Fight over Port Everglades: USACE and Environmentalists face off over Dredging Project
Drawing of finished Deep Dredge project. Source: miami-dade.gov
Many are not happy about what happened in Miami. In 2016, the PortMiami Deep Dredging project was completed, leading the way for Post-Panamax cargo vessels to enter the port and opening up the Southern United States into global trade. Despite the proposed economic benefits, local environmentalists are incensed. Over 1100m of coral reef was heavily damaged during the dredging process, affecting 10x more of the fragile ecosystem than speculated in the Deep Dredging environmental impact study.
Now Port Everglades wants to dredge.
The U.S. Army Corps of Engineers (USACE), those in charge of the PortMiami project, is now in the middle of a massive expansion endeavor in Port Everglades. The first of three stages is already complete– the construction of an on-port rail facility in conjunction with the Florida East Coast Railway– and USACE is waiting for the go ahead of stage 2 to begin dredging to widen the deep water turnaround area 5 cargo berths. This widening means the destruction of 8 acres of mangroves, but a conservational easement is already underway to plant twice the acreage as well as implementing environmental improvements to West Lake Park.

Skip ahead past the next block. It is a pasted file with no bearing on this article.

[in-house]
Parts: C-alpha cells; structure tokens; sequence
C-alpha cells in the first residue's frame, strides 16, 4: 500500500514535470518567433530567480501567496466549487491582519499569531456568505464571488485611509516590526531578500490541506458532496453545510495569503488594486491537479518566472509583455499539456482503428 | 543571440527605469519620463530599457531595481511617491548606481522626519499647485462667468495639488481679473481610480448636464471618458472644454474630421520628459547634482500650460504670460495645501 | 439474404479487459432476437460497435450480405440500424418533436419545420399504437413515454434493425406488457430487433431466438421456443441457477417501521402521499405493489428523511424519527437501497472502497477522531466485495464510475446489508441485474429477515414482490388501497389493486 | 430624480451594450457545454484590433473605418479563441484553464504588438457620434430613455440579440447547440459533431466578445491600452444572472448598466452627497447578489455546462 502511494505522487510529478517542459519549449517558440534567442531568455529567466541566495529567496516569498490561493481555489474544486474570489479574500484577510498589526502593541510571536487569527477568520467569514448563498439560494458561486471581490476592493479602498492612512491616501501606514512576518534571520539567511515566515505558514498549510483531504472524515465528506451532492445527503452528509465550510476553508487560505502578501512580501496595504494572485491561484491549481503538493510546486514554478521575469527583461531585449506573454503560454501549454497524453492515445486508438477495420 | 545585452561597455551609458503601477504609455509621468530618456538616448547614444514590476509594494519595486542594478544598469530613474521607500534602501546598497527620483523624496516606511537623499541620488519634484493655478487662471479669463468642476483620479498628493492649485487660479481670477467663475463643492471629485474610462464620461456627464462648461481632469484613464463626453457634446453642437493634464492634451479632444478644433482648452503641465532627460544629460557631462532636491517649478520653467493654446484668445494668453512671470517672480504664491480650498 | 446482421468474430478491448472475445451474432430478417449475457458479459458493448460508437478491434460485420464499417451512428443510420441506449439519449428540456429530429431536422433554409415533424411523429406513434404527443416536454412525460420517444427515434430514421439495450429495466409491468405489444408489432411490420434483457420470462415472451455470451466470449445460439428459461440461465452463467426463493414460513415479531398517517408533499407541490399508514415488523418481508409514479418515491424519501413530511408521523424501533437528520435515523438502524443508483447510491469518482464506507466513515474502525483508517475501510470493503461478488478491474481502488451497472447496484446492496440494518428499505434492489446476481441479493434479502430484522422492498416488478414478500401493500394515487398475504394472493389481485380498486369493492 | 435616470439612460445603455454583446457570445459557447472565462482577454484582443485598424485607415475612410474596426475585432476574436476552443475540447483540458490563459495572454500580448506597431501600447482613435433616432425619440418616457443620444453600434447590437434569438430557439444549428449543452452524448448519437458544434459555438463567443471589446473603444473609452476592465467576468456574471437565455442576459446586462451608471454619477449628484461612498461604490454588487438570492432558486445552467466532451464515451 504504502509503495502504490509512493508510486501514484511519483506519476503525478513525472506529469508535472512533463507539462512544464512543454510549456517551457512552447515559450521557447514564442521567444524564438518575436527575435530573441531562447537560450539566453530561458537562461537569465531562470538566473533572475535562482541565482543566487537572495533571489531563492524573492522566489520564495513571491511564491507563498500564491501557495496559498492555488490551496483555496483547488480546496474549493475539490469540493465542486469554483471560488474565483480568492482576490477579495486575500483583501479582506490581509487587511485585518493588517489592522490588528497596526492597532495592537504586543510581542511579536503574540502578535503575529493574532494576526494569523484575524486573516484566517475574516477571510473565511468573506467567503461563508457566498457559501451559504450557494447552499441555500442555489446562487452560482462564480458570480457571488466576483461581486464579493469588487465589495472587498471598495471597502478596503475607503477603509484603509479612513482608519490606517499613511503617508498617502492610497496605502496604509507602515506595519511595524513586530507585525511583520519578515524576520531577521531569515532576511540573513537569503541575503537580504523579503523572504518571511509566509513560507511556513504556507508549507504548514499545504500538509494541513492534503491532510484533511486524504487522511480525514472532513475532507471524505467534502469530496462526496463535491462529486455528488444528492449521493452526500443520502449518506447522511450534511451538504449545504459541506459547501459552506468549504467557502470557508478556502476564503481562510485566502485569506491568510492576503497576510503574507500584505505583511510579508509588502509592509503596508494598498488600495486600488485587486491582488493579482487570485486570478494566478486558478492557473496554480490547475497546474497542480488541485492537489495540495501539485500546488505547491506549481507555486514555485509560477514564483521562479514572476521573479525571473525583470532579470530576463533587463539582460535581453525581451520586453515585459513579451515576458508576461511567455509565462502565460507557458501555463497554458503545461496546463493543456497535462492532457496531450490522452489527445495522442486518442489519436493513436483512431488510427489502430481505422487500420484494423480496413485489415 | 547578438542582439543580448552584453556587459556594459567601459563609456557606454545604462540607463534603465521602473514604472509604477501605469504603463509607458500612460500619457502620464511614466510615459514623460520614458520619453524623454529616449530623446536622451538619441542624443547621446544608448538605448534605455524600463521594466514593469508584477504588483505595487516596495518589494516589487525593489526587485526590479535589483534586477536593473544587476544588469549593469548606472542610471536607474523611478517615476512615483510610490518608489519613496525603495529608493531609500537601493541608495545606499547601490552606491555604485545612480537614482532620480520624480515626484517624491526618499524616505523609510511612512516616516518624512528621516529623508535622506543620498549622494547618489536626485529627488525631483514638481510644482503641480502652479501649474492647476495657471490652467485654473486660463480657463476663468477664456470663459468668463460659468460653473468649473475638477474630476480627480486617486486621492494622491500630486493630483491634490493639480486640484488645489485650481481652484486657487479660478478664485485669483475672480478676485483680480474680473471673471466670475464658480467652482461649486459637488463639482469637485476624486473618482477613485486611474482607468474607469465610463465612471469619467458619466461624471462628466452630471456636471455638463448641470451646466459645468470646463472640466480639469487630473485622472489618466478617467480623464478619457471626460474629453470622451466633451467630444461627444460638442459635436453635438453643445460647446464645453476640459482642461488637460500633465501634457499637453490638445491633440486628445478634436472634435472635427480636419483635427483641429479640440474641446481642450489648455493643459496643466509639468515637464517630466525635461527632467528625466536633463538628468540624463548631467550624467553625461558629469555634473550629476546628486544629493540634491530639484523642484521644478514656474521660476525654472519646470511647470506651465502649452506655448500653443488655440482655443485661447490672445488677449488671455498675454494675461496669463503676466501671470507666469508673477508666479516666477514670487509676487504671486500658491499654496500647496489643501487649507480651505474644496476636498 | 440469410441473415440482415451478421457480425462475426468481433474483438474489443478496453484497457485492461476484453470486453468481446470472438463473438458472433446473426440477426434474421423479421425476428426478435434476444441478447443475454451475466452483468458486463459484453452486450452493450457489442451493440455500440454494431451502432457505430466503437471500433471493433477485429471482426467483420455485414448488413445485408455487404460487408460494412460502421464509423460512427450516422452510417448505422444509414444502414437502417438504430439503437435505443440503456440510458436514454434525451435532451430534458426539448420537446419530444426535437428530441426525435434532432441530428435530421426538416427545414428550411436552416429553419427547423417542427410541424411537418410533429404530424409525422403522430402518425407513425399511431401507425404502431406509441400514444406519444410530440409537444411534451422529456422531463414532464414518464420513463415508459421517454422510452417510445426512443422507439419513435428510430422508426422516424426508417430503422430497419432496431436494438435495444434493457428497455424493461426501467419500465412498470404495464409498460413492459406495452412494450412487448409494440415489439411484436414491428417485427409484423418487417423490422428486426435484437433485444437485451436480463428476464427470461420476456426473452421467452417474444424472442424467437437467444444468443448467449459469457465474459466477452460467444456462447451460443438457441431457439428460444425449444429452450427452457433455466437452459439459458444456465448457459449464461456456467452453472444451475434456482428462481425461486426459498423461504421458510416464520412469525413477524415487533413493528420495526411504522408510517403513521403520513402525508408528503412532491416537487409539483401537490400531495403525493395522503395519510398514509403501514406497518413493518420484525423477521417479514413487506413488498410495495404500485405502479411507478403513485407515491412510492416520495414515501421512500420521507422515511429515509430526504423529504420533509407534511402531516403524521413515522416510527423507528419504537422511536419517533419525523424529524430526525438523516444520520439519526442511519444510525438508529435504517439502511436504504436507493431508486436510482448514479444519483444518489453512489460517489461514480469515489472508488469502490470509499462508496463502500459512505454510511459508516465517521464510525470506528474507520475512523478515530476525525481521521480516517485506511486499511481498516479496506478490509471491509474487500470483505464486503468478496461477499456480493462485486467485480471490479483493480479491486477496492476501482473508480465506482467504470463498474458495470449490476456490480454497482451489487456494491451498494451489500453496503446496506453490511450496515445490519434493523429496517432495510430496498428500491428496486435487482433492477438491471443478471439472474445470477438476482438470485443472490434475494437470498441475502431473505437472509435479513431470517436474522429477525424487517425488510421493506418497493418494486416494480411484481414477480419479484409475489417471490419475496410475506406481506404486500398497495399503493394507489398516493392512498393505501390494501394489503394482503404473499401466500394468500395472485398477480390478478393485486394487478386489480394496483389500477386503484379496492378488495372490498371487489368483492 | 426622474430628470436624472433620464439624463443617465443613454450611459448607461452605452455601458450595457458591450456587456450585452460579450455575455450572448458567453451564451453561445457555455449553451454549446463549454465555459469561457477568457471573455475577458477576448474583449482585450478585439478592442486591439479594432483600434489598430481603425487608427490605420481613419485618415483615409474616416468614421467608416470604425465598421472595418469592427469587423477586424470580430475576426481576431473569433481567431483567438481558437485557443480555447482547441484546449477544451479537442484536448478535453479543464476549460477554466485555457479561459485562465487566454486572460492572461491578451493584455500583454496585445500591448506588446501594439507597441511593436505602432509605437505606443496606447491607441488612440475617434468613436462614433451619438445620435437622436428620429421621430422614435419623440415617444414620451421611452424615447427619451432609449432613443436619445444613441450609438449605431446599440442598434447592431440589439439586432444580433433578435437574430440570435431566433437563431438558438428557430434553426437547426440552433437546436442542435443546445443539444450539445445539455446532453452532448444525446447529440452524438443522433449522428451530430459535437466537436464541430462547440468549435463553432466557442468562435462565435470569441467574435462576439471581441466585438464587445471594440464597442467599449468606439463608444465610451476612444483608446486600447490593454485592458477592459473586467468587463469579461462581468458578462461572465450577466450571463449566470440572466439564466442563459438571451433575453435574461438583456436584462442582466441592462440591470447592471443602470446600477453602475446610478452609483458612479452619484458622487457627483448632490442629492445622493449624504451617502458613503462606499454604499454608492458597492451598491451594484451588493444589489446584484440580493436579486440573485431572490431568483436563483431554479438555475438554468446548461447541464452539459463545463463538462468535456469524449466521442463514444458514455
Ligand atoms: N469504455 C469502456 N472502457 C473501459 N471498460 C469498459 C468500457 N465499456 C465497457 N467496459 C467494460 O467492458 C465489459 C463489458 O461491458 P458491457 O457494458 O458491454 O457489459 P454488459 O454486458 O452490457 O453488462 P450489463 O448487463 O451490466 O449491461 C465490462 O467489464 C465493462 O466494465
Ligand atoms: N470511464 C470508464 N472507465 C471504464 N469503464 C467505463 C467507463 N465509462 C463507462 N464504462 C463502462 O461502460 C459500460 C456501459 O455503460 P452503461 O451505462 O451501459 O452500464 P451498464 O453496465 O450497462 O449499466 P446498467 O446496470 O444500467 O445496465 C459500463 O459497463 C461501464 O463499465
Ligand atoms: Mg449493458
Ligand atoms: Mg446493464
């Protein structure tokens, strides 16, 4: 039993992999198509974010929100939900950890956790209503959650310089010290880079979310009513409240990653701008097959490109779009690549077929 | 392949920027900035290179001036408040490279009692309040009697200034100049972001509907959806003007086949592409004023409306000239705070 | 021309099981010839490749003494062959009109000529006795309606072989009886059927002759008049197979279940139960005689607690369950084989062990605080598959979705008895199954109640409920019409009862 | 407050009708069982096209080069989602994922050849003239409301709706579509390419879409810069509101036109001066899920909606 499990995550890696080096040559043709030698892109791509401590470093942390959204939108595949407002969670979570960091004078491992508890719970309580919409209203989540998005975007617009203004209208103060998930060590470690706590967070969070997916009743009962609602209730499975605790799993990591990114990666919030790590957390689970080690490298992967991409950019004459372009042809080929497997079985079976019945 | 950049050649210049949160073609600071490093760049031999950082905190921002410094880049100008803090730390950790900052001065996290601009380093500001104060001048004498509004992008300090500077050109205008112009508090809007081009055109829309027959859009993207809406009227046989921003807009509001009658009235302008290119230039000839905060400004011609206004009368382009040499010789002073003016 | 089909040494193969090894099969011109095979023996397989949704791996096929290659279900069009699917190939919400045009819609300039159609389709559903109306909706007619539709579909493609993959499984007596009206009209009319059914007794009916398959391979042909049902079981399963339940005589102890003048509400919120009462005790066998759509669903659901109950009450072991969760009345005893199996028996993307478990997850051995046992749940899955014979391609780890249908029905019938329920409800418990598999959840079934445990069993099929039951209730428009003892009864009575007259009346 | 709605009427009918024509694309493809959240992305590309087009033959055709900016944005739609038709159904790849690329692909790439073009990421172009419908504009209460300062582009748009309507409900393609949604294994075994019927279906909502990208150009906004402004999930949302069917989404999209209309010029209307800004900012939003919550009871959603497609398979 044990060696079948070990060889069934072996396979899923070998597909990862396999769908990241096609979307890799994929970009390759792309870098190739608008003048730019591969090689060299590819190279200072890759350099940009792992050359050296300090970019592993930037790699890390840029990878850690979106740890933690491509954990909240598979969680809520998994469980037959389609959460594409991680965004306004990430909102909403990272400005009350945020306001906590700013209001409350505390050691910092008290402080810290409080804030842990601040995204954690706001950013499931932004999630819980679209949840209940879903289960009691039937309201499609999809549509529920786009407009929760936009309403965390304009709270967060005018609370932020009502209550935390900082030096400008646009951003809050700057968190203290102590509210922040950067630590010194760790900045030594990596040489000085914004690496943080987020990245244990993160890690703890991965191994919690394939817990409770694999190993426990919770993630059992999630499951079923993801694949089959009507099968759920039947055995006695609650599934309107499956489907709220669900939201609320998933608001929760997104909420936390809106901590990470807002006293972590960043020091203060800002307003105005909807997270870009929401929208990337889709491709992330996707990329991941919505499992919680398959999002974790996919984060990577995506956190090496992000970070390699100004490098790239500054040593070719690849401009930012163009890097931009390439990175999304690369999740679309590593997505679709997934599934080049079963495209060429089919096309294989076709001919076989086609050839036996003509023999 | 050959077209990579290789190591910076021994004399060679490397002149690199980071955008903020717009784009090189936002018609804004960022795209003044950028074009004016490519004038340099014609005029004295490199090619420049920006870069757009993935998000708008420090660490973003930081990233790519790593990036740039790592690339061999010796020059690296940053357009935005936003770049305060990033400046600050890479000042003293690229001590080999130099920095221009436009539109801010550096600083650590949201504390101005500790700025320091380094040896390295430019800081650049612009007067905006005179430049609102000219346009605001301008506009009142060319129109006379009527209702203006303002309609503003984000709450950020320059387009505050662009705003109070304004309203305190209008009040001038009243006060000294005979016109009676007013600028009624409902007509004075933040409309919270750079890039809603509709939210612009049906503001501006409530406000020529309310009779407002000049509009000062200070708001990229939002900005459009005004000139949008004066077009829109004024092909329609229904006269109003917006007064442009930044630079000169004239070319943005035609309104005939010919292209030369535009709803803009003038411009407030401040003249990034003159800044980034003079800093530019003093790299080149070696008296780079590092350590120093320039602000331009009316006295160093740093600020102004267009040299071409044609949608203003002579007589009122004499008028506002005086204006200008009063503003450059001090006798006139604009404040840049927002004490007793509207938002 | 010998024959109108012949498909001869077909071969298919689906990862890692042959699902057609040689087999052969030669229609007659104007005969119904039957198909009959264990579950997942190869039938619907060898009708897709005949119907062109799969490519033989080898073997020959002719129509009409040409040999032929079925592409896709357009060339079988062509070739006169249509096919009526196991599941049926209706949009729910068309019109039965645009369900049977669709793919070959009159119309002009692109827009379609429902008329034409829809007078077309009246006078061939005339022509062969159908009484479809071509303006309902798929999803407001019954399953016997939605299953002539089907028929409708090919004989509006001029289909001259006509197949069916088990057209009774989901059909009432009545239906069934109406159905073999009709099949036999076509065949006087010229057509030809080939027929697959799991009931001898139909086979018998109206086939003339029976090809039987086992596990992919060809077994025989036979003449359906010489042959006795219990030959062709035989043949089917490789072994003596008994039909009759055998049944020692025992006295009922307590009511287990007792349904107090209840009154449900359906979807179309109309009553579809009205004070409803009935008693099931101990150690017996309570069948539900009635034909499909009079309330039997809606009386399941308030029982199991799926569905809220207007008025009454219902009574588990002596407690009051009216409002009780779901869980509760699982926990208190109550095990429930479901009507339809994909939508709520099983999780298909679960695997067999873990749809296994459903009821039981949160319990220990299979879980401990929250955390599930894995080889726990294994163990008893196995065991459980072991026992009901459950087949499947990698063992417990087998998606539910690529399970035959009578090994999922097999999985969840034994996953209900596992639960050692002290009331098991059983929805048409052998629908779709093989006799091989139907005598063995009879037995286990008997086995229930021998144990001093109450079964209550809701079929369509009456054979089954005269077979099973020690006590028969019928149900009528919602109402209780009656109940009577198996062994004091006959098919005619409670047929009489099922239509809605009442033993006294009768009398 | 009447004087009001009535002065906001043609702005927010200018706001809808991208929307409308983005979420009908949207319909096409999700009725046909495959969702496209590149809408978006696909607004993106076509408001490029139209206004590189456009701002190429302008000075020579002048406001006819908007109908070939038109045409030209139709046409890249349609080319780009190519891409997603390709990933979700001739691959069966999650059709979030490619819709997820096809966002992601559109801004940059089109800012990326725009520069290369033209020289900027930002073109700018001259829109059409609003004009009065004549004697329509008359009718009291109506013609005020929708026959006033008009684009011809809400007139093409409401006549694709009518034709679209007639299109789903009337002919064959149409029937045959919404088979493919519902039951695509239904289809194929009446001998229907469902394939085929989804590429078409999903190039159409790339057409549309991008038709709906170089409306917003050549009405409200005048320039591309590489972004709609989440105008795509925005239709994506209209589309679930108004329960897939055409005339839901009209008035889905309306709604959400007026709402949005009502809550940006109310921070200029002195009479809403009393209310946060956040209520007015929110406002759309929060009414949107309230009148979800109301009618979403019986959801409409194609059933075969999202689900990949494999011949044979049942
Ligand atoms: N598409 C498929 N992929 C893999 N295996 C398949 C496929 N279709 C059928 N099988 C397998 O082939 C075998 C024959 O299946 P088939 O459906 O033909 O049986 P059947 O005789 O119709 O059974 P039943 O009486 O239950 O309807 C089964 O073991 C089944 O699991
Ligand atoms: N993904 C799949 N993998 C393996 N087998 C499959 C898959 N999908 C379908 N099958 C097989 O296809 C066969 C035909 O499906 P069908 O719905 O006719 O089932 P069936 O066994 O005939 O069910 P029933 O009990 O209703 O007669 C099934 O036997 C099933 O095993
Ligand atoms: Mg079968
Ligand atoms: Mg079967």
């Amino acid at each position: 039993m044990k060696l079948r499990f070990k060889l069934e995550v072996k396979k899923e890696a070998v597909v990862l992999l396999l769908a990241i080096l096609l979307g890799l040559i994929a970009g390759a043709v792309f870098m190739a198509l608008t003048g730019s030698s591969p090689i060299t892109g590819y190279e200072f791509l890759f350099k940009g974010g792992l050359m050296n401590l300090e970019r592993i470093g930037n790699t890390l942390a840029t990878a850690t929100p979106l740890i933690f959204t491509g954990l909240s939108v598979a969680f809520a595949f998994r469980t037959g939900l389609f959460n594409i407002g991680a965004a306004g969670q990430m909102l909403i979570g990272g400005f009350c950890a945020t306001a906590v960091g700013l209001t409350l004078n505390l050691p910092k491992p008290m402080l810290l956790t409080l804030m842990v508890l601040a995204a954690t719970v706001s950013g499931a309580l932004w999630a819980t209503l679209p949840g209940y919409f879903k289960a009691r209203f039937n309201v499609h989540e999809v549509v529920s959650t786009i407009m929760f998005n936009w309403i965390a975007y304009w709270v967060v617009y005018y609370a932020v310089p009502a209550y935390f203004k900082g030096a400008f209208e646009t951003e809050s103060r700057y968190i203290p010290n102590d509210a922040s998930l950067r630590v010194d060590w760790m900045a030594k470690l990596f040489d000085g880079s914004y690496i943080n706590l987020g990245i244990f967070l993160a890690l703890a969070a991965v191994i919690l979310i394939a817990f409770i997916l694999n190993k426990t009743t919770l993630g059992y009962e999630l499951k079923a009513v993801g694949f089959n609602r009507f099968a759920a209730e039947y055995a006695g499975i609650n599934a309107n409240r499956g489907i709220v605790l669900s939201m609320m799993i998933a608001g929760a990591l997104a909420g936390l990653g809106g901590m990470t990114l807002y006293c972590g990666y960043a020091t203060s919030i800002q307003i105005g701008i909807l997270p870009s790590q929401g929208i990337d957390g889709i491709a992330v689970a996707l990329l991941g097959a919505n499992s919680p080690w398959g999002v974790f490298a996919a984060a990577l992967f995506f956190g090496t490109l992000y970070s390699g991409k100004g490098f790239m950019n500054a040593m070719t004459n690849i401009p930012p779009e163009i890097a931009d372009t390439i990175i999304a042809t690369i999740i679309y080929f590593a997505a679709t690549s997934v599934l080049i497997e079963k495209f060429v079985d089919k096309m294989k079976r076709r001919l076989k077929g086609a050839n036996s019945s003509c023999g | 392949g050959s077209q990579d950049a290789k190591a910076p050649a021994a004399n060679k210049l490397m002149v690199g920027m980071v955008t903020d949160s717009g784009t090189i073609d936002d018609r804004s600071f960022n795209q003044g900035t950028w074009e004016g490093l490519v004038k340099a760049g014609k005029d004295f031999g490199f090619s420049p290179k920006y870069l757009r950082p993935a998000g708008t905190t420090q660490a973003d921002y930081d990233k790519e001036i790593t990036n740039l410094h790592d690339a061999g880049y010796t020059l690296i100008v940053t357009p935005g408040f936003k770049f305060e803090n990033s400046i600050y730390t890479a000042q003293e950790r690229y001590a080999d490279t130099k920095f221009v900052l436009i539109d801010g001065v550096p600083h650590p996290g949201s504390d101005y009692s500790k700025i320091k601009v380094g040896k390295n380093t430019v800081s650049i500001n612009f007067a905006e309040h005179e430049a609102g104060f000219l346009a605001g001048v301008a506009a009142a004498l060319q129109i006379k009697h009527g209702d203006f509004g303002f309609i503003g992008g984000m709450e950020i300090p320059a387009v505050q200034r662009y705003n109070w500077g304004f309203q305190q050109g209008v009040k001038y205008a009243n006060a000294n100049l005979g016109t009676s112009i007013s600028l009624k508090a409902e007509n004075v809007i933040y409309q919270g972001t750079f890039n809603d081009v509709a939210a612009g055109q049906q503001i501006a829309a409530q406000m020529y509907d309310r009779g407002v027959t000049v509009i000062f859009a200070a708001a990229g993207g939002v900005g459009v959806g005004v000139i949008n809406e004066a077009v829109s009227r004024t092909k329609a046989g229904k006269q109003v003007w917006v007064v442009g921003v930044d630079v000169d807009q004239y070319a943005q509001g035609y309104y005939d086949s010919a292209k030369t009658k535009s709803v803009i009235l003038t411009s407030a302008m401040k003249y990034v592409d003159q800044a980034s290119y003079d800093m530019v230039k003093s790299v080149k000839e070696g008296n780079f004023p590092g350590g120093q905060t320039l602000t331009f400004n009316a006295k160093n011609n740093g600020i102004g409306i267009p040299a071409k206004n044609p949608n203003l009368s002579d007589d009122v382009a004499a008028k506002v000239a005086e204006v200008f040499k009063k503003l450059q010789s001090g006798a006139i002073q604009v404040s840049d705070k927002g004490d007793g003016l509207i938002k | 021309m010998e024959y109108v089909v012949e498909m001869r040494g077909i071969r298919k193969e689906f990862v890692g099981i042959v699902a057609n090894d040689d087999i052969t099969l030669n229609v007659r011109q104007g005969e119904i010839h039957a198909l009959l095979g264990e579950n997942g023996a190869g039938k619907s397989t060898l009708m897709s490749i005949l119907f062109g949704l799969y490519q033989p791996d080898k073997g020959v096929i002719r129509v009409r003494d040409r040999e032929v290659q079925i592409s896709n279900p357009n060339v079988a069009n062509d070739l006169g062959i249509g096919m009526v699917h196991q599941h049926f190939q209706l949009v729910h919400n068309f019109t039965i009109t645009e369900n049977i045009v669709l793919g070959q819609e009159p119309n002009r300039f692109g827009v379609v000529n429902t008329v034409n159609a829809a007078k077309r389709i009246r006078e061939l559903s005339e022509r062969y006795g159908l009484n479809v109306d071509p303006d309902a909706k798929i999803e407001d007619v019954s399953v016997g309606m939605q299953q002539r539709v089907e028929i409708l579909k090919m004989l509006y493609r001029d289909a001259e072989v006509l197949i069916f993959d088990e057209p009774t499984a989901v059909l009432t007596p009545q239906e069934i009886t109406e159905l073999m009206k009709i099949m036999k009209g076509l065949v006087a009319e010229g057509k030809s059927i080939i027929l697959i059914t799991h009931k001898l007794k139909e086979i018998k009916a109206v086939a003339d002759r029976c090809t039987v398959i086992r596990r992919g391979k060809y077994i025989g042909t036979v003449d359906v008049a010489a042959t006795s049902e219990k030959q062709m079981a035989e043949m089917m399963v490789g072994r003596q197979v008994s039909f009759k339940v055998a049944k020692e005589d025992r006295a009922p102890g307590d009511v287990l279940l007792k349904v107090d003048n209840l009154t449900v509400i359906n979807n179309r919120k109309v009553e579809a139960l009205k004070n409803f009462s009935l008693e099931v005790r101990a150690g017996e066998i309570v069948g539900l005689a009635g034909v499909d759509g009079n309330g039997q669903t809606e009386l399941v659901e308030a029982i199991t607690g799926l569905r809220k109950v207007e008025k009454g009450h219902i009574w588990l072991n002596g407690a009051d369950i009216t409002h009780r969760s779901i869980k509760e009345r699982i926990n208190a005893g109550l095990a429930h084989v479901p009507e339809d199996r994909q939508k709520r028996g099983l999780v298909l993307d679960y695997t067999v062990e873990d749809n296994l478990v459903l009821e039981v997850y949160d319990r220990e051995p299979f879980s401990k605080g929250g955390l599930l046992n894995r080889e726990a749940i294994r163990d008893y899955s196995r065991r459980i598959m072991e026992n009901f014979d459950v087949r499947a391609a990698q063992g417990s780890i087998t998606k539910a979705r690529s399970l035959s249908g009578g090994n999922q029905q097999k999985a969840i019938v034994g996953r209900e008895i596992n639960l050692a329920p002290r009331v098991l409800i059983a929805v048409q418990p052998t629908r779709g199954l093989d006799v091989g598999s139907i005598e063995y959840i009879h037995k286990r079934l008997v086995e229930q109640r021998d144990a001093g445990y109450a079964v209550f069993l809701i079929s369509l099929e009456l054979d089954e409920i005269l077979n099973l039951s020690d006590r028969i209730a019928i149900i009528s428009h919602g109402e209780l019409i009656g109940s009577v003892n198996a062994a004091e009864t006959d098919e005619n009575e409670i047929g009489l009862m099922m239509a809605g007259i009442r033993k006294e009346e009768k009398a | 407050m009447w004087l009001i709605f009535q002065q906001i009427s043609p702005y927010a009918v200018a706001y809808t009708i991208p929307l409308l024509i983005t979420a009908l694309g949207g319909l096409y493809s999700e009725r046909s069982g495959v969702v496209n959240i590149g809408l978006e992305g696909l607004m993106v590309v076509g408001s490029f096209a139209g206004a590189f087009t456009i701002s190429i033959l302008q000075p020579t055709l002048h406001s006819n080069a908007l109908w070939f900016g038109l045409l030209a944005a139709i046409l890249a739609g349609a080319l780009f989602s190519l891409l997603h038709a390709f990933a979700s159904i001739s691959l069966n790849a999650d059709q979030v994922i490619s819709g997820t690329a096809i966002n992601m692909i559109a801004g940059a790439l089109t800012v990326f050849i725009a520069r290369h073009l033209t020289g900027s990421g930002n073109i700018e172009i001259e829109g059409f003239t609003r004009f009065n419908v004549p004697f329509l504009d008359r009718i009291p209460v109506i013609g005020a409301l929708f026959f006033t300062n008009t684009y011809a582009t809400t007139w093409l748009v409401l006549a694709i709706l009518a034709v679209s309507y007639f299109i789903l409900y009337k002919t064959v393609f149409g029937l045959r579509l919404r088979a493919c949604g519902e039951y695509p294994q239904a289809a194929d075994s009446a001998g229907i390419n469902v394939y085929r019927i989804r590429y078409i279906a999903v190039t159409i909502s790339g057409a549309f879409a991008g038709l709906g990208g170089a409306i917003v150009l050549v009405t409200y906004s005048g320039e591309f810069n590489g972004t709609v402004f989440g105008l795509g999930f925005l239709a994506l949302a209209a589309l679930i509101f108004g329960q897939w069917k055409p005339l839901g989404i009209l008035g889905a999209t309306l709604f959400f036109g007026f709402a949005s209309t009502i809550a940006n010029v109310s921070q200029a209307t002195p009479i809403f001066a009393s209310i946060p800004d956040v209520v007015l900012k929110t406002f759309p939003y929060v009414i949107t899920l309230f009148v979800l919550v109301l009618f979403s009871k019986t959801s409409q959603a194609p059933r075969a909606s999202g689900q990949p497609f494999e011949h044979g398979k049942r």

That’s not what environmentalists are worried about.
During the PortMiami project, over 250 acres of “critical habitat” reef was harmed by sediment produced through dredging. Leftover sediment covered areas home to the threatened staghorn corals, and turned a once teeming underwater environment into a dusty wasteland. Many are worried that the reef around Port Everglades will suffer the same fate.
Taking it to the courts.
“The reefs provide huge environmental and economic benefits to South Florida,” Tom Ingram, the President of the Diving Equipment and Marketing Association, explains. “The entire recreational diving community, especially in Fort Lauderdale […] depends upon a healthy reef environment.”
The purpose of the Deep Dredge project, according to the USACE, is to “bring the port in 21st Century shipping by accomodating existing and future vessel movement.” The three-fold undertaking was projected to create 7,000 new jobs regionally and support 135,000 jobs statewide over the next 15 years, as well as widening and deepening the Port Everglades channel to 50 feet and bring freight rail to the Port, which would in turn quicken land logistics to and from the port. Deepening the channel provides access for Post-Panamax cargo vessels, which carry over twice the cargo of original Panamax vessels. Overall, the Port Everglades expansion is a positive economic step; the question remains, however, is it an appropriate ecological one?
Source: Markus Spiske